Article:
He supported collaborationism and the Nazis' occupation of northern France. During the occupation of Paris, Drieu succeeded Jean Paulhan (whom he saved twice from the hands of the Gestapo) as director of the Nouvelle Revue Française and thus became a leading figure of French cultural collaboration with the Nazi occupiers, who he hoped would become the leader of a "Fascist International". His friendship with the German ambassador in Paris, Otto Abetz, pre-dated the war. He was also a member of the committee of the Groupe Collaboration. Beginning in 1943, however, he became disillusioned by the New Order, and turned to the study of Eastern spirituality. In a final, provocative act, he again embraced Jacques Doriot's PPF, simultaneously declaring in his secret diary his admiration for Stalinism.
Upon the liberation of Paris in 1944, Drieu had to go into hiding. Despite the protection of his friend André Malraux, and after a failed first attempt in July 1944, Drieu committed suicide on 15 March 1945. Suicide had been a constant temptation throughout his adult life. Like Robert Brasillach, his death caused him to be revered as a martyr by neo-fascists.
The following list is not exhaustive.
- Interrogation (1917), poems
- Etat civil (1921)
- "Mesure de la France" (1922), essay
- L'homme couvert de femmes (1925), novel
- "Le Jeune Européen" (1927), essay
- "Genève ou Moscou" (1928), essay
- Hotel Acropolis (Une femme à sa fenêtre) (1929), novel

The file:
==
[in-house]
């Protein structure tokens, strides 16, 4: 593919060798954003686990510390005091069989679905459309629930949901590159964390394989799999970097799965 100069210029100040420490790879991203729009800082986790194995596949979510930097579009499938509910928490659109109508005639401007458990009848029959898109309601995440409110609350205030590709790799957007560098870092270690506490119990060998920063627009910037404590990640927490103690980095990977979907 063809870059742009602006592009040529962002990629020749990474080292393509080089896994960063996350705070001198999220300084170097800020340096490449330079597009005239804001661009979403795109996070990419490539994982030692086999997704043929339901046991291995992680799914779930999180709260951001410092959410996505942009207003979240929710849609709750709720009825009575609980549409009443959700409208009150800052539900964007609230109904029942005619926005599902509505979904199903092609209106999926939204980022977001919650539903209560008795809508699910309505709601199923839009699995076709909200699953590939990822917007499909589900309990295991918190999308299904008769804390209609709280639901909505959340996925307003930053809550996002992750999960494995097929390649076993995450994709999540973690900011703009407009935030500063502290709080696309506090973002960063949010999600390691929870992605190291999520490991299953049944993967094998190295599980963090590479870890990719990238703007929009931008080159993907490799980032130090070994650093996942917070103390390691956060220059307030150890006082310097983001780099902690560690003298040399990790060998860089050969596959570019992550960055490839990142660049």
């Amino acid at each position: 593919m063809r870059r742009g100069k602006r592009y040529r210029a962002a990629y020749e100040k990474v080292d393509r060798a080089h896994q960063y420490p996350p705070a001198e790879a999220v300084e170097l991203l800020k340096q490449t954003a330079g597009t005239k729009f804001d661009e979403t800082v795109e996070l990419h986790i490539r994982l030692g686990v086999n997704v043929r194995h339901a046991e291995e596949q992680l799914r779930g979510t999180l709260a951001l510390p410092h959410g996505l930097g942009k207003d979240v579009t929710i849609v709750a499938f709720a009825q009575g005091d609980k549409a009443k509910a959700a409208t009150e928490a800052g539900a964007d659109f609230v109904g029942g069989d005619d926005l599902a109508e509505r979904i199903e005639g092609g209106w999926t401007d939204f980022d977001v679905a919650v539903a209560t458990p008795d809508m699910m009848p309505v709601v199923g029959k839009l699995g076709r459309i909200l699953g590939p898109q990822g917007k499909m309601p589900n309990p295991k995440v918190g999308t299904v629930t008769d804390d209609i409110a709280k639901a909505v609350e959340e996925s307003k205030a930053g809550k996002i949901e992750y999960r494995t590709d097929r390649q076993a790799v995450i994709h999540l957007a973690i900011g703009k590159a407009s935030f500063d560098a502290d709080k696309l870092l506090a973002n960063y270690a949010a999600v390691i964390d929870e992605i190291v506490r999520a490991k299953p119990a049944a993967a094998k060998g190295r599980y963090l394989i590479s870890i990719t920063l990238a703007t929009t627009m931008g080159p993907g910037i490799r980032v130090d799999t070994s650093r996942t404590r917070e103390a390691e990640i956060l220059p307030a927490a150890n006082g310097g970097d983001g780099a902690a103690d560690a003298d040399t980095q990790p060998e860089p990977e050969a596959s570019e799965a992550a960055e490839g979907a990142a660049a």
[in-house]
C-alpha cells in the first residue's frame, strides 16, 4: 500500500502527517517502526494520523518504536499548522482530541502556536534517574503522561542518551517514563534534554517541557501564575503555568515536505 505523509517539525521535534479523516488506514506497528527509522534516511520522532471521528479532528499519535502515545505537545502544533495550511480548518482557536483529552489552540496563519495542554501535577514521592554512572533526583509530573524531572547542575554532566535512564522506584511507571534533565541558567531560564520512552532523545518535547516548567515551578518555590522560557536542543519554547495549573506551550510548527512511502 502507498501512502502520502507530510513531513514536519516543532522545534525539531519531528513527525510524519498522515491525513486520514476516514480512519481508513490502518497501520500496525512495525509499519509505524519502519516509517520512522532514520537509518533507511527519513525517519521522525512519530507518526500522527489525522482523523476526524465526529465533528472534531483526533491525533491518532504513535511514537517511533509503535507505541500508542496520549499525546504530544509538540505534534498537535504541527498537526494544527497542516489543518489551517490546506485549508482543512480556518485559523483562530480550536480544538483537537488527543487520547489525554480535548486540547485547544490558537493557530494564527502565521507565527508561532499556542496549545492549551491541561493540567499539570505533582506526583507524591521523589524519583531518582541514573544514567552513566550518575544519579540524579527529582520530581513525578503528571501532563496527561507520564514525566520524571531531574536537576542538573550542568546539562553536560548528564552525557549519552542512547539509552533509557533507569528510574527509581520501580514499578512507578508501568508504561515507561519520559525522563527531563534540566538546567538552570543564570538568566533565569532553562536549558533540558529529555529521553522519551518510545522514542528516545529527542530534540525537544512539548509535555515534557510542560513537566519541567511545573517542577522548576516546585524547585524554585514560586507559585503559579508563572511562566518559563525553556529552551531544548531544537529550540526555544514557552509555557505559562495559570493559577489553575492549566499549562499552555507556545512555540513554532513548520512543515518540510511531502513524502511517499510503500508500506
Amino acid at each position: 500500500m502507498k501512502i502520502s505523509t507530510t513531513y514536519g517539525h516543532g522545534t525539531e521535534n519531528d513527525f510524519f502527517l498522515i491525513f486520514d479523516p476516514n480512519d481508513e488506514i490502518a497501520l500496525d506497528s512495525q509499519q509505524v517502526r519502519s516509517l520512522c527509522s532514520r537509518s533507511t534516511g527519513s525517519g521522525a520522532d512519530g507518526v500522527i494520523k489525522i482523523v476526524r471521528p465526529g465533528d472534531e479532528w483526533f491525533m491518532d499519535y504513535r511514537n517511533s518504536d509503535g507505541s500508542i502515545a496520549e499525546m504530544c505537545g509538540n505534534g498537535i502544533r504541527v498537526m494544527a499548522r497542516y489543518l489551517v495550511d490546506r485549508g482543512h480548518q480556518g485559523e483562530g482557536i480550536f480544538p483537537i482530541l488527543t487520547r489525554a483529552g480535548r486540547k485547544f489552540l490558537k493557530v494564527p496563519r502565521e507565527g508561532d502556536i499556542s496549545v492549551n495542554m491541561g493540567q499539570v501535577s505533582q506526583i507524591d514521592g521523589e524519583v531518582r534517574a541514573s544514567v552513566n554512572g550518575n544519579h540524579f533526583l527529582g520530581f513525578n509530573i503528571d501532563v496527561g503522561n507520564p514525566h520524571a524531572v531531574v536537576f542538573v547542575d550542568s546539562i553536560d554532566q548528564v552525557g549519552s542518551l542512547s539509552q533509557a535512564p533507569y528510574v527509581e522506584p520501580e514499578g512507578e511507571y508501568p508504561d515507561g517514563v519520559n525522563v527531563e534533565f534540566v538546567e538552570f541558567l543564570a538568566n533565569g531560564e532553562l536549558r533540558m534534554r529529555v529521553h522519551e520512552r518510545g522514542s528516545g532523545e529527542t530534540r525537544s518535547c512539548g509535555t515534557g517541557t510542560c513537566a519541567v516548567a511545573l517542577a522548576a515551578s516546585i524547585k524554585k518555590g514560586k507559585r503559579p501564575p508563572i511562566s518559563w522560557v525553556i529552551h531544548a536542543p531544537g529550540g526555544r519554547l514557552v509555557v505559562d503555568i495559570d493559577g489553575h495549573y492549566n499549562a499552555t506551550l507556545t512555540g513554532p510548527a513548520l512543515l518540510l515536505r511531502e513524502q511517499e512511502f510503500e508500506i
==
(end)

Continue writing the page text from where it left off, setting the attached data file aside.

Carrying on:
- "L'Europe contre les patries" (1931), essay
- Will O' the Wisp (Le Feu Follet) (1931). This short novel narrates the last days of a former heroin user who commits suicide. It was inspired by the death of Drieu's friend, the surrealist poet Jacques Rigaut. Louis Malle adapted it for the screen in 1963 as "The Fire Within." Joachim Trier adapted it as "Oslo, August 31st" in 2011.
- Drôle de voyage (1933), novel
- The Comedy of Charleroi (La comédie de Charleroi) (1934), is a collection of short stories in which Drieu attempts to deal with his war trauma.
- Socialisme Fasciste (1934), essay
- Beloukia (1936), novel
- Rêveuse bourgeoisie (1937). In this novel, Drieu tells the story of his parents' failed marriage.
- "Avec Doriot" (1937), political pamphlet
- Gilles (1939) is Drieu's major work. It is simultaneously an autobiographical novel and a bitter indictment of inter-war France.
- "Ne plus attendre" (1941), essay
- "Notes pour comprendre le siècle" (1941), essay
- "Chronique politique" (1943), essay
- The Man on Horseback (L'homme à cheval) (1943), novel
- Les chiens de paille (1944), novel
- "Le Français d'Europe" (1944), essay
- Histoires déplaisantes (1963, posthumous), short stories
- Mémoires de Dirk Raspe (1966, posthumous), novel
- Journal d'un homme trompé (1978, posthumous), short stories
- Journal de guerre (1992, posthumous), war diary
- Tucker, William R. (1965). "Fascism and Individualism: The Political Thought of Pierre Drieu La Rochelle". Journal of Politics. The Journal of Politics, Vol. 27, No. 1. 27 (1): 153–177. doi:10.2307/2128005. JSTOR 2128005.
- Karen Fiss, Grand Illusion: The Third Reich, the Paris Exposition, and the Cultural Seduction of France, University of Chicago Press, 2009, p. 201
- He expressed his disappointment in Les Chiens de Paille (1944), his last novel in which he represents himself as a cynical man with anarchist tendencies.
- "Pierre Drieu La Rochelle". Encyclopædia Britannica. Retrieved July 8, 2009.
- Andreu, Pierre and Grover, Frederic, Drieu la Rochelle, Paris, Hachette 1979.
- Carrol, David, French literary fascism, Princeton University Press 1998.
- Dambre, Marc (ed.), Drieu la Rochelle écrivain et intellectuel, Paris, Presses de la Sorbonne Nouvelle 1995.
- Hervier, Julien, Deux individus contre l’Histoire : Pierre Drieu la Rochelle et Ernst Jünger, Paris, Klincksieck 1978
- Lecarme, Jacques, Drieu la Rochelle ou la bal des maudits, Paris, Presses Universitaires Françaises, 2001.
- Mauthner, Martin, Otto Abetz and His Paris Acolytes - French Writers Who Flirted with Fascism, 1930–1945. Sussex Academic Press, 2016, (ISBN 978-1-84519-784-1)